Geometric acoustic modeling systems spatialize sounds according to reverberation paths from a sound source to a receiver to give an auditory impression of a virtual 3D environment. These systems are useful for concert hall design, teleconferencing, training and simulation, and interactive virtual environments. In many cases, such as in an interactive walkthrough program, the reverberation paths must be updated within strict timing constraints - e.g., as the sound receiver moves under interactive control by a user. In this paper, we describe a geometric acoustic modeling algorithm that uses a priority queue to trace polyhedral beams representing reverberation paths in best-first order up to some termination criteria (e.g., expired time-slice). The advantage of this algorithm is that it is more likely to find the highest priority reverberation paths within a fixed time-slice, avoiding many geometric computations for lower-priority beams. Yet, there is overhead in computing priorities and managing the priority queue. The focus of this paper is to study the trade-offs of the priority-driven beam tracing algorithm with different priority functions. During experiments computing reverberation paths between a source and a receiver in a 3D building environment, we find that priority functions incorporating more accurate estimates of source-to-receiver path length are more likely to find early reverberation paths useful for spatialization, especially in situations where the source and receiver cannot reach each other through trivial reverberation paths. However, when receivers are added to the environment such that it becomes more densely and evenly populated, this advantage diminishes.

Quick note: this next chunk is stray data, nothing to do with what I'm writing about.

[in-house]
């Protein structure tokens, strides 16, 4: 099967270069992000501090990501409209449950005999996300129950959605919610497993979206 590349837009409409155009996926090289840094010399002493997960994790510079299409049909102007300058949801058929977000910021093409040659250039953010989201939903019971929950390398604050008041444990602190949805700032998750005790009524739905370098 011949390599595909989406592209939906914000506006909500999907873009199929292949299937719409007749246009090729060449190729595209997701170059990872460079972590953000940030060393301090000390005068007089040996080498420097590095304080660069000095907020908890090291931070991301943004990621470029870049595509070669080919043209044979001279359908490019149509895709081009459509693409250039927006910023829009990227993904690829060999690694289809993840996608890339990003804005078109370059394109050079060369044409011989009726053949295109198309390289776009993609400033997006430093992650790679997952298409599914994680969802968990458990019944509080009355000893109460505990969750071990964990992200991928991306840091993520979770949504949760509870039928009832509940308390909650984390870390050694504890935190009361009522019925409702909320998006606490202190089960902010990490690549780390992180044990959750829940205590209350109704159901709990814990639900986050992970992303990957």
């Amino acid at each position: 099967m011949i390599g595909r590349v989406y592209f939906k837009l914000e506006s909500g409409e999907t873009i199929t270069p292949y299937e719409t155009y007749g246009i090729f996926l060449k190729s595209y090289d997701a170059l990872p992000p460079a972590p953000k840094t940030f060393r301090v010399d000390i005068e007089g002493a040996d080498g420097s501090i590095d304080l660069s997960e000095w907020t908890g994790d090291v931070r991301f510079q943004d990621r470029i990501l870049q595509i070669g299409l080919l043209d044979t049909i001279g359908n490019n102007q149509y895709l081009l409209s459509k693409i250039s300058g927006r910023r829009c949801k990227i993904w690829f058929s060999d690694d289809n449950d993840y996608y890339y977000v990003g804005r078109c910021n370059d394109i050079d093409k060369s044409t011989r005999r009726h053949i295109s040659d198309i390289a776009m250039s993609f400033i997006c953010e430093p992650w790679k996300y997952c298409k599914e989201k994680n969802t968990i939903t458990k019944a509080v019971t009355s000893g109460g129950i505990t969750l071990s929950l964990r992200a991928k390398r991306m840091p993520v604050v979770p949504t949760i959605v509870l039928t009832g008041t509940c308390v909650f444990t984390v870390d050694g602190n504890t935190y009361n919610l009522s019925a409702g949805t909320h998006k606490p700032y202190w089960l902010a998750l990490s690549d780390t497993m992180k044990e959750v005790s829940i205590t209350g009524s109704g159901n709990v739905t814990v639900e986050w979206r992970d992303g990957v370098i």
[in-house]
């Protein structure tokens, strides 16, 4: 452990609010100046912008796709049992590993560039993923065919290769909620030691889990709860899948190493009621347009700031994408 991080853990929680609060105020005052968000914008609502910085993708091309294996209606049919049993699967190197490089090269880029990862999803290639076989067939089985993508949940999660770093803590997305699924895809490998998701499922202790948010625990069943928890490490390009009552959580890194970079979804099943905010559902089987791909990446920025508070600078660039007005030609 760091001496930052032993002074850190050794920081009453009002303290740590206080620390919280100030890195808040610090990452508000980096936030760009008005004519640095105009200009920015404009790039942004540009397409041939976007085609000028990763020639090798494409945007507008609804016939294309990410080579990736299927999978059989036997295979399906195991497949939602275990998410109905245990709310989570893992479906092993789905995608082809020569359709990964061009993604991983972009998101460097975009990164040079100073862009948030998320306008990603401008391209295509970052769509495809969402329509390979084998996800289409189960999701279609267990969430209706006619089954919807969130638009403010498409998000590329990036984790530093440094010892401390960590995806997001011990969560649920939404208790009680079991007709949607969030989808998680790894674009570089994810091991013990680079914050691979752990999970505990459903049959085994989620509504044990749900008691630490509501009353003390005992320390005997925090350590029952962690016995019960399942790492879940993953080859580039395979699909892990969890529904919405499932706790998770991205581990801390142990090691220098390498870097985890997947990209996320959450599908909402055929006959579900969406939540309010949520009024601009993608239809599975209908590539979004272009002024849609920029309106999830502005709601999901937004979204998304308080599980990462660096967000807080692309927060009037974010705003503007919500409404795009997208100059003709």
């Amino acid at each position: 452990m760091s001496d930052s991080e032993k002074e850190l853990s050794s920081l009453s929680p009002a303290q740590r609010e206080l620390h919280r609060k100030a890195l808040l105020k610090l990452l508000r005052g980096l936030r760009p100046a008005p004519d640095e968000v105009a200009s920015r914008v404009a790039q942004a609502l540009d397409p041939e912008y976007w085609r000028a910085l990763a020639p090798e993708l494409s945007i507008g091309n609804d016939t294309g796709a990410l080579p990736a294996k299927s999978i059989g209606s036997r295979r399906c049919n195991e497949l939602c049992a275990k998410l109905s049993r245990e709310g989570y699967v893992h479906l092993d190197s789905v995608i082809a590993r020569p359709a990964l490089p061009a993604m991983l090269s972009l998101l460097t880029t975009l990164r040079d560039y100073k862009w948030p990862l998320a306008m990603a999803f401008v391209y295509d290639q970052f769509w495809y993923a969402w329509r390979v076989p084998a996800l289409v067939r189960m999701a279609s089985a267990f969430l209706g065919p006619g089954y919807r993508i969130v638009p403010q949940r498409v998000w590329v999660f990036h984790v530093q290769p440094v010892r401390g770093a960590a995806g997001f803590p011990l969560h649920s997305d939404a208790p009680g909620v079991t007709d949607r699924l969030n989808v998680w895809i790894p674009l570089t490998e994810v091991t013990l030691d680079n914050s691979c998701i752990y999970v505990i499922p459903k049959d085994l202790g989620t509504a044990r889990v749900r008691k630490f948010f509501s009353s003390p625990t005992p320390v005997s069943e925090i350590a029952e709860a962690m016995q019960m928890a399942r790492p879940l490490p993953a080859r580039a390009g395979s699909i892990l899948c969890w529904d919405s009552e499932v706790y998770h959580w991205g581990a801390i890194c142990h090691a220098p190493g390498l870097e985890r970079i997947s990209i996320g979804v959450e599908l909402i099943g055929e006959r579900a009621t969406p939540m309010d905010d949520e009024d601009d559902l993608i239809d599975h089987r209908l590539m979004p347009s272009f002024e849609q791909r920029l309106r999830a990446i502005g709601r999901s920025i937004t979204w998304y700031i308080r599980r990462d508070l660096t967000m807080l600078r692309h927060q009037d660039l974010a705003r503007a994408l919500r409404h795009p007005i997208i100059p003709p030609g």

All Science Journal Classification (ASJC) codes
- Computer Graphics and Computer-Aided Design